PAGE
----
Today, he would have been 28.
While doing some cleaning and reorganizing
I found a couple of his long-sleeved t-shirts
and held them to my face,
searching for his scent.
It was not there.
And I came across a pair of plaid shorts,
plaid like a country kitchen table cloth.
I smiled and took them from the drawer
to hang in my closet,
a tangible reminder of my grief
and life too soon gone.
Today, I'd get myself to the store
and I'd buy the cheesecake and the Pepsi
(as I did on that day).
Today, I wear my invisible badge
invisible in that
it's not a badge everyone can see-
it is a badge that some do not want to see.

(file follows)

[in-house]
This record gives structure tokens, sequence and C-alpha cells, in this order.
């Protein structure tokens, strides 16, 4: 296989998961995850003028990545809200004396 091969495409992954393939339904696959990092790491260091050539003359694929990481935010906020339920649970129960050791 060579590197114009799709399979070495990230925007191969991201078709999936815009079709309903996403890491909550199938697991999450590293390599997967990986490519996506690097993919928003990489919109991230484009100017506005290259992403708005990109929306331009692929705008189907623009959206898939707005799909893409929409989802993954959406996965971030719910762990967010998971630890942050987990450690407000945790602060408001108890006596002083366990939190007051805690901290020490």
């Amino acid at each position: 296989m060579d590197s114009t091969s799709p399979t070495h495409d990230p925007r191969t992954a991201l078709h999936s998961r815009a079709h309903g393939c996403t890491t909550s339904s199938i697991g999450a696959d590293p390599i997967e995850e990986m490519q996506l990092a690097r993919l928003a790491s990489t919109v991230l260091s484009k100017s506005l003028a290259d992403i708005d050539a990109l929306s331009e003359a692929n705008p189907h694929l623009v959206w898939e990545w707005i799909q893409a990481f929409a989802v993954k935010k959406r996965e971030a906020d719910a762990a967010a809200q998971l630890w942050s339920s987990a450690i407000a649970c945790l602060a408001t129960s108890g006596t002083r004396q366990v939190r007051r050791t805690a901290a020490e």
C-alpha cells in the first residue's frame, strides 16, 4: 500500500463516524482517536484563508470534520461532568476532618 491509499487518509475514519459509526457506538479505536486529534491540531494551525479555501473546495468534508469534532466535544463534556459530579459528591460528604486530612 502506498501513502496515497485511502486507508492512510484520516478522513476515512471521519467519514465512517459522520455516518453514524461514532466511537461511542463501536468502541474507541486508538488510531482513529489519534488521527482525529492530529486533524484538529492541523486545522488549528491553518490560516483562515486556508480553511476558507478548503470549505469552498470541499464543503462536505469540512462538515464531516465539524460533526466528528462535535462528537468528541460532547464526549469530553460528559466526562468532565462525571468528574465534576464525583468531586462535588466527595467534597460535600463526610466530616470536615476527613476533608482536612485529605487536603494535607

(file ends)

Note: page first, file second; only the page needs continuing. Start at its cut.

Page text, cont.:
But for all who do see,
for those who speak words of kindness over me,
and sit with me,
even after all this time,
I am ever grateful.
For you who do not have to wear
who have not been thrown unwillingly and with no gentleness
into this rough club,
whose sons and daughters still walk this earth,
I exhort you to
savor their days.
Do not take lightly the privilege of witnessing the unfolding
of their lives,
for there are no guarantees,
even to the young.